Beijing is protesting against the tightening of the US visa regime for Chinese journalists and is ready to take retaliatory measures if the US side does take this step, Chinese foreign Ministry spokesman Zhao Lijian said at a briefing on Monday.
Earlier, a draft order issued by the Department of homeland security in the US Federal register reported that Washington plans to tighten the visa regime for journalists from China, limiting the period of their stay in the US to 90 days with the possibility of extension.
“We condemn and oppose these US actions, which are an increase in political pressure against the Chinese media,” the diplomat said.
According to him, the United States for some time, guided by the principles of the “cold war” and ideological prejudices, taking new and new measures to exert pressure on the Chinese media.
“The US constantly talks about the principle of reciprocity. However, most American journalists in China have received annual visas and residence permits, and according to the new rules, Chinese journalists will be able to get a visa for no more than 90 days. We call on the US to immediately correct their mistakes. Otherwise, we will be forced to take countermeasures,” the representative of the Ministry said.
Currently, the United States issues a particular type I visas to foreign journalists. As a rule, such a visa is valid for one year. It entitles a journalist to remain in the United States indefinitely after its expiration, as long as he continues to work in the same media that applied for a visa.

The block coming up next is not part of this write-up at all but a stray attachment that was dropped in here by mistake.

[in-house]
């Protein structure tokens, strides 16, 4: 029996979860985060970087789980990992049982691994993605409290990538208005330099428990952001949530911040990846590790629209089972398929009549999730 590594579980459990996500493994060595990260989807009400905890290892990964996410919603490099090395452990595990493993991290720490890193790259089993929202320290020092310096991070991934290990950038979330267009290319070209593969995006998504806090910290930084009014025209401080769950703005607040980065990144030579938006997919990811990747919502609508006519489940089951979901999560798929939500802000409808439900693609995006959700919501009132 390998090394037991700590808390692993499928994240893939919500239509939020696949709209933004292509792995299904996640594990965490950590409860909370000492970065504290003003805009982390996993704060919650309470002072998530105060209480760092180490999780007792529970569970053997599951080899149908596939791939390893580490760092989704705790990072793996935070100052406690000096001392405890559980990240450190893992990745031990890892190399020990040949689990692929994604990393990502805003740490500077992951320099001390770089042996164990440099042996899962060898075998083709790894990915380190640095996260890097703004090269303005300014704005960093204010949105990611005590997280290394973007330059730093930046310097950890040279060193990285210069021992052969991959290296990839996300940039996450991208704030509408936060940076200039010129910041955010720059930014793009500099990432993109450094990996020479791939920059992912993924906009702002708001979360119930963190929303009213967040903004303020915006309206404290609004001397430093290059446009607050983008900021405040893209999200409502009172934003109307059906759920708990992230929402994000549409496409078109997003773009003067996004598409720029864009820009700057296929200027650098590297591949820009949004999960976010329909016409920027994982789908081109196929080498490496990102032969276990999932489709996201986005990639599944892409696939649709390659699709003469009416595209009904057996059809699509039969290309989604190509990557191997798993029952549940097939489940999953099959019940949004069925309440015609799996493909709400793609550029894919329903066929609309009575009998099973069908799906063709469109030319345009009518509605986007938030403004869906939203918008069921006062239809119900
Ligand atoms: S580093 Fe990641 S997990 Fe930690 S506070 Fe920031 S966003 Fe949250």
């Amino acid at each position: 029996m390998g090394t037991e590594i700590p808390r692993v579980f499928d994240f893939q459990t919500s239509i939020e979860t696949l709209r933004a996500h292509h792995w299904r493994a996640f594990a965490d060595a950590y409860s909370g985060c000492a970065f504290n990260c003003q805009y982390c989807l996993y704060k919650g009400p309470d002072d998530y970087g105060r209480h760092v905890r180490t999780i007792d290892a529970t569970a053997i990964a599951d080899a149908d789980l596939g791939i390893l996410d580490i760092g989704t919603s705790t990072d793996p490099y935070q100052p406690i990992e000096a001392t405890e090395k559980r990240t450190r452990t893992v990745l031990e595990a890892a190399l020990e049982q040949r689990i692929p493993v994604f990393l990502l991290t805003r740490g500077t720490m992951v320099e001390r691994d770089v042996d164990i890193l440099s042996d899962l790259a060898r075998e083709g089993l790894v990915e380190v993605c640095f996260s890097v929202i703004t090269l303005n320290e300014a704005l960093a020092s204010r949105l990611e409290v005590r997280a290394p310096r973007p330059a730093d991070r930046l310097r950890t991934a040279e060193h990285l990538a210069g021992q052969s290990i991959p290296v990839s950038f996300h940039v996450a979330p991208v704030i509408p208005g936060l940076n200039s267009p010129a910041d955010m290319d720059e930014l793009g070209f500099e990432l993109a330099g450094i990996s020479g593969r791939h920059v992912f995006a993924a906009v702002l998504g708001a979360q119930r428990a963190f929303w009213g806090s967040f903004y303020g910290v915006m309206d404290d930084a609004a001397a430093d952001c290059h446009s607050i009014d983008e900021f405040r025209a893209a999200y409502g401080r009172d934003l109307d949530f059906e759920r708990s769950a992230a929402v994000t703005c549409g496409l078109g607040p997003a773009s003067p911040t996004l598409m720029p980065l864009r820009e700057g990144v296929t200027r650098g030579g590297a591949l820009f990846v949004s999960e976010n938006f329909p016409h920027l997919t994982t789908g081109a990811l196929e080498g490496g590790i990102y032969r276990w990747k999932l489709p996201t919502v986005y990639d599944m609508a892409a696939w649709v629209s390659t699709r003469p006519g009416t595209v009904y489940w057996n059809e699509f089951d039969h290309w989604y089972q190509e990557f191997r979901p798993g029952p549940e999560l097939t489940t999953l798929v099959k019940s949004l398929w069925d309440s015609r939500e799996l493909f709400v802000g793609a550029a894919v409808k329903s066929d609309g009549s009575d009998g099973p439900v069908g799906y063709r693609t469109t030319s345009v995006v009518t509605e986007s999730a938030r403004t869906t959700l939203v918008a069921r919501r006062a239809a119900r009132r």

According to the draft, after the order comes into force, Chinese journalists will have to submit a request for visa extension every 90 days. However, if the US immigration authorities decide that the claim is not justified, the journalist will have to leave the US territory immediately. Exceptions are provided for passports of Hong Kong and Macao, which have the status of particular administrative regions of the PRC.
This year, contradictions between the US and China have escalated over how the media covers the coronavirus epidemic. The United States demanded that several Chinese state media reduce the number of journalists working on American territory, which led to the de facto expulsion of 60 Chinese media employees from the country. In turn, China demanded that US citizens who worked in China for the New York Times, Wall Street Journal, and Washington Post hand over their journalistic credentials, which also forced American journalists to leave the host country. Also, the US and China have tightened their mutual requirements for journalists, requiring a report on the number of employees, finances, and other aspects of the activities of journalism bureaus on their territory.